Dooley talks about football, family, UGA history
I called Hall of Fame football coach Vince Dooley this week to get his perspective on UGA’s heart-breaking loss to Alabama in the SEC Championship game.
There are few people more qualified to comment than Vince Dooley. Let’s start with the fact that he won 201 football games, six SEC championships and a national title during an illustrious career that stretched from 1964 to 1988.
Currently, Coach Dooley is traveling around the state, autographing copies of his latest book, “History and Reminiscences of the University of Georgia” (Looking Glass Books.) This is his third collaboration with nationally-known Georgia artist Steve Penley. Before getting to football, I asked him, “Why this book?”
“Steve Penley and I were at a function and he said, ‘Why don’t we do a book together?’ I agreed and intended for the first one to be a history book but we ended up doing a book on football first and then a garden book” — Dooley is also a master gardener — “before we got to this one.”
“As for this book, I have always been interested in history,” he said. “I got my master’s degree in history and even while coaching, I audited history classes at UGA.” He talks about growing up in Mobile and visit- ing Baldwin County, Ala. Only later did he learn the county had been named for Abraham Baldwin, the first president of the University of Georgia.
The man is more than qualified to reflect on the 200-year history of the university and to reminiscence about his 40 years there and the five UGA presidents with whom he served during his tenure. I was interested in what he had to say about outgoing President Mike Adams with whom Dooley had a cool relationship (but better than mine.)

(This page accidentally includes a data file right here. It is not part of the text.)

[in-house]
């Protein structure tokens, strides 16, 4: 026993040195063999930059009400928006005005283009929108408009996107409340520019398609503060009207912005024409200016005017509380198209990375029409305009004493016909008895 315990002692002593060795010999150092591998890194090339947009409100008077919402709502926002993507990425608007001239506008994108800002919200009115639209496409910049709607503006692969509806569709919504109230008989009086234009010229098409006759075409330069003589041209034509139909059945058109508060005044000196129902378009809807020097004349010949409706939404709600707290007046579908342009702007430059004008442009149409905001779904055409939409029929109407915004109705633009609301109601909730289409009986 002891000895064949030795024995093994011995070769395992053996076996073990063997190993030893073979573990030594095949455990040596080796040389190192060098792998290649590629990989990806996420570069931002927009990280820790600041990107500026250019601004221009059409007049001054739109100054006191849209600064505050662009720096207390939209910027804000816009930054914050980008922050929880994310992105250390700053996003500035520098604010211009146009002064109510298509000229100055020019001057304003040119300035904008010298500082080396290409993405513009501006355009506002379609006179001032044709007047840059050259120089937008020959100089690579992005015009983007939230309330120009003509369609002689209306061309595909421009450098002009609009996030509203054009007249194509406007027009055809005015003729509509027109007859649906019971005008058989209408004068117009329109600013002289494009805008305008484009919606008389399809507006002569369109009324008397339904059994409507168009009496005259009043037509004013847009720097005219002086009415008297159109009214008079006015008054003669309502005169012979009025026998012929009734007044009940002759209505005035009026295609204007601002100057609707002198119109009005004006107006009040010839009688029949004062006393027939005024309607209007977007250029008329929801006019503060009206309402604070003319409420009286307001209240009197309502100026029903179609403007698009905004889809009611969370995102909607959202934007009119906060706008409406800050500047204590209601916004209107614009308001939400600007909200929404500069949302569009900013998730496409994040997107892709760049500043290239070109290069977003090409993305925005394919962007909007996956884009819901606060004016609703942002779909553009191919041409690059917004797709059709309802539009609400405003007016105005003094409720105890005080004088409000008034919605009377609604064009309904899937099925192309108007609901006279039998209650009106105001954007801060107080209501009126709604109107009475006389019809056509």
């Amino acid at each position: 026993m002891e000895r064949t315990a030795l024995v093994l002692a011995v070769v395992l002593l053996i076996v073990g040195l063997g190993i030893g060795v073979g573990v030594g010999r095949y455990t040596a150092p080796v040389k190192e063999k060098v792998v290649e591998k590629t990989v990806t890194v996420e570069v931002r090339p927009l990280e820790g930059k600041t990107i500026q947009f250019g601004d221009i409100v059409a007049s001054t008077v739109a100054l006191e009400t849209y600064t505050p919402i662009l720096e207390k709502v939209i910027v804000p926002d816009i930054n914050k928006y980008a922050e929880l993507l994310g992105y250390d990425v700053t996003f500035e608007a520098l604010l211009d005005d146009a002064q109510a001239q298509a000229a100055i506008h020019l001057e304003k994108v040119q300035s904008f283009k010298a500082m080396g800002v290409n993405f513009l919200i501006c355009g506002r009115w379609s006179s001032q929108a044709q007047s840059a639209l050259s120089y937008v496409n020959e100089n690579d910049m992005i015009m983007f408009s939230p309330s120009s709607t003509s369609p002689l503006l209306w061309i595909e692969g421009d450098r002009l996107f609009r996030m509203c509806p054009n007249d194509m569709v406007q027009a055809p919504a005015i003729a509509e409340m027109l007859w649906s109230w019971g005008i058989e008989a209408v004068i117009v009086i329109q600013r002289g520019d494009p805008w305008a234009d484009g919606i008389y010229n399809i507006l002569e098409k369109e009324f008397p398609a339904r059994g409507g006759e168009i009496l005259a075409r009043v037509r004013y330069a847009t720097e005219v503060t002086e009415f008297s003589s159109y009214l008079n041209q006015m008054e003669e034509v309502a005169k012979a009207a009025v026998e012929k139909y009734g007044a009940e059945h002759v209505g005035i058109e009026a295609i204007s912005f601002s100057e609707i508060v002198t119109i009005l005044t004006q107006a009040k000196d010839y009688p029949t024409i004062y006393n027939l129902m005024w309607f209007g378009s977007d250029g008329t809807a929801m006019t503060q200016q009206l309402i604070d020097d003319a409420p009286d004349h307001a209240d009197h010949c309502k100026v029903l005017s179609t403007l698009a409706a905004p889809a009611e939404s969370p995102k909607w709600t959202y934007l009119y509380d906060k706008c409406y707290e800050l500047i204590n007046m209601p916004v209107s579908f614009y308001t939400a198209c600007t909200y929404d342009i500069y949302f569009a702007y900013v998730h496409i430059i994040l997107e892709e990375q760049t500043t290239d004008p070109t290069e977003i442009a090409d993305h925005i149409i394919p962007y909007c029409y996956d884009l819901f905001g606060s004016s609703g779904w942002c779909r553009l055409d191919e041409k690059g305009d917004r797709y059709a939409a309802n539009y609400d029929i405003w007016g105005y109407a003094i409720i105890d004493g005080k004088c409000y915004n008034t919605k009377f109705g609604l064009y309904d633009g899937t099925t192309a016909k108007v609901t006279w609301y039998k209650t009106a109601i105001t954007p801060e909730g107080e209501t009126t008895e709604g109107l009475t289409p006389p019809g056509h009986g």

“I tried to be historically accurate about President Adams,” he said simply. Maybe I should try that.
Any more books in the offing?
“If I said ‘yes,’ Barbara would divorce me,” he declared.
Nobody — not a modest and much-beloved columnist, a famous football coach or any person with a brain larger than a peapod — will mess with Barbara Dooley. I stay on her good side by reminding her I love her better than banana pudding. So far, so good.
Dooley did mention he has a great interest in Civil War history and might take a look at something on that subject down the road, but that is our secret, OK?
Finally, I got around to the SEC Championship game. Dooley said, “It was the best championship game I have ever seen. I just wish I could have been neutral and enjoyed a great game.”
The coach said he was personally proud of Mark Richt, whose hiring was his last major decision before retiring as athletic director in 2004.
“I am also proud of the Bulldog fans,” he added, “and the way they supported the team’s effort.”
Dooley said it will take a while for this bad feeling to pass. “There are always going to be ups-and-downs in the coaching profession and you have to keep things in perspective,” he said. “If you will recall, we had Pittsburgh beaten with 35 seconds to go in the 1982 Sugar Bowl and Dan Marino threw a fourthdown pass for a touchdown to win it.”
When he thinks about that game, he remembers the Buck Belue-to-Lindsay Scott pass that beat Florida, as well as other close games he won. Keep the ups-and-downs in perspective, he said. I suspect Coach Richt will do just that.
I asked about his son Derrick, who was fired at Tennessee after three years. His dad said Derrick is going to be just fine and has a lot of options for the future. “Today, success has to be immediate,” he said, pointing out that Duke basketball coach Mike Krzyzewski, the winningest coach in NCAA Division I men’s basketball history, was 38-47 after his first three years. Virginia Tech football coach Frank Beamer was 24-40 with the Hokies before turning that program around and today has more wins than any active football coach in major college football. I doubt either coach would have survived in today’s environment.
Vince Dooley will be busy autographing his books over the next couple of weeks. You can check the Internet to see if and when he will be in your area. If you do see him, tell him you know a guy who admires him greatly for all he has accomplished. The coach is not only writing about history; he is still making it.